The mean and standard deviation (SD) were calculated for all continuous variables. All analyses were performed by using SAS-EG version 4.3 (Cary, NC, USA). The approval of the Institutional Review Board for this study with the general population was waived under Article 16 of the Rule of the Bioethics and Safety Act in Korea .
We included a total of 134,633 males and 75,039 females in the analysis (Table 1). The most common cancer was lung cancer for males (n = 39,142) and colorectal cancer for females (n = 13,883). The mean age ranged from 61 to 77 years for males and from 58 to 72 years for females depending on cancer site. For all cancers, the mean number of inpatient days per patient increased as the patient approached death; the number of inpatient days nearly doubled in the last month as compared to 12 months prior to death (Table 2). In contrast, the number of outpatient days remained stable.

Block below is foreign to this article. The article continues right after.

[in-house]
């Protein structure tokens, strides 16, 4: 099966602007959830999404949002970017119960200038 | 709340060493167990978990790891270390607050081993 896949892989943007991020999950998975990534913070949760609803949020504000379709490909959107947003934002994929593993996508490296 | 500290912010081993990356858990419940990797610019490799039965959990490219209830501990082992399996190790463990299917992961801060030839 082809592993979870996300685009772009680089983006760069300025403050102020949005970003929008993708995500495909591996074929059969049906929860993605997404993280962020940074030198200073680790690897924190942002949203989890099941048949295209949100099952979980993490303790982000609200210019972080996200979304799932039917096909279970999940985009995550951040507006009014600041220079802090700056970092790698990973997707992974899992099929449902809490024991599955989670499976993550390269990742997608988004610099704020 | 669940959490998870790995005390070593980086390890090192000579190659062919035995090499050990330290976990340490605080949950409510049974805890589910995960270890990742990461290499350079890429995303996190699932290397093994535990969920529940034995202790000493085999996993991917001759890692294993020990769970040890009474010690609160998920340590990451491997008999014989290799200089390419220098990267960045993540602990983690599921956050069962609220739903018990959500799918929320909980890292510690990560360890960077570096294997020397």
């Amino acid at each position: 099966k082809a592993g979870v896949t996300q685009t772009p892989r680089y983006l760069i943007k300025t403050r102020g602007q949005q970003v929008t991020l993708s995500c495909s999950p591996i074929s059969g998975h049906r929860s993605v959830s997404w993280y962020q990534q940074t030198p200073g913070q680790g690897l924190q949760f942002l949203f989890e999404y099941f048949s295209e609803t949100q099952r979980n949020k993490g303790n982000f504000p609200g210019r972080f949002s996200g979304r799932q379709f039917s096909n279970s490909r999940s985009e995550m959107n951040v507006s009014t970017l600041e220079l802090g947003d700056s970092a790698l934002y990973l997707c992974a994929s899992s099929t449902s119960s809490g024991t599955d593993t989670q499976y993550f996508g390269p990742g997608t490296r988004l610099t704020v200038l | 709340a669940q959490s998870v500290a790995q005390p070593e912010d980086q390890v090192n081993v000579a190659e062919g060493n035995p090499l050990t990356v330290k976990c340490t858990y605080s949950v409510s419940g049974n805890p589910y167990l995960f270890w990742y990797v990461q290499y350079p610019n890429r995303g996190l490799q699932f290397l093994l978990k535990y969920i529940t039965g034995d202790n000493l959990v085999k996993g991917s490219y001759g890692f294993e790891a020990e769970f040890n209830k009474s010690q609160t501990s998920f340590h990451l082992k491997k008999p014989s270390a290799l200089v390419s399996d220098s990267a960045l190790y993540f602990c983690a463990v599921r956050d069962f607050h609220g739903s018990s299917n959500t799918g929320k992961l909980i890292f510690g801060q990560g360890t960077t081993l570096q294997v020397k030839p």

For most cancers, the monthly inpatient costs per patient remain stable or increased gradually from 12 months to 3 months prior to death and then increased steeply from 2 months prior to death (Table 3, S1 Table). The mean monthly inpatient costs per patient were highest for AML throughout the last year of life; all solid tumors had similar trends of monthly inpatient costs. The mean monthly inpatient costs for AML increased from $5,465 (SD, $5,248) in 12 months prior to death to $15,033 (SD, $11,864) in the last month. In contrast, the mean monthly outpatient costs showed similar, gradually downward trends for most cancers. The mean outpatient costs were highest for kidney cancer; the costs sharply decreased from $954 (SD, $1,346) in 12 months prior to death to $424 (SD, $736) in the last month. The mean outpatient costs for most of the other solid tumors remained stable and then slightly decreased as the patients approached death.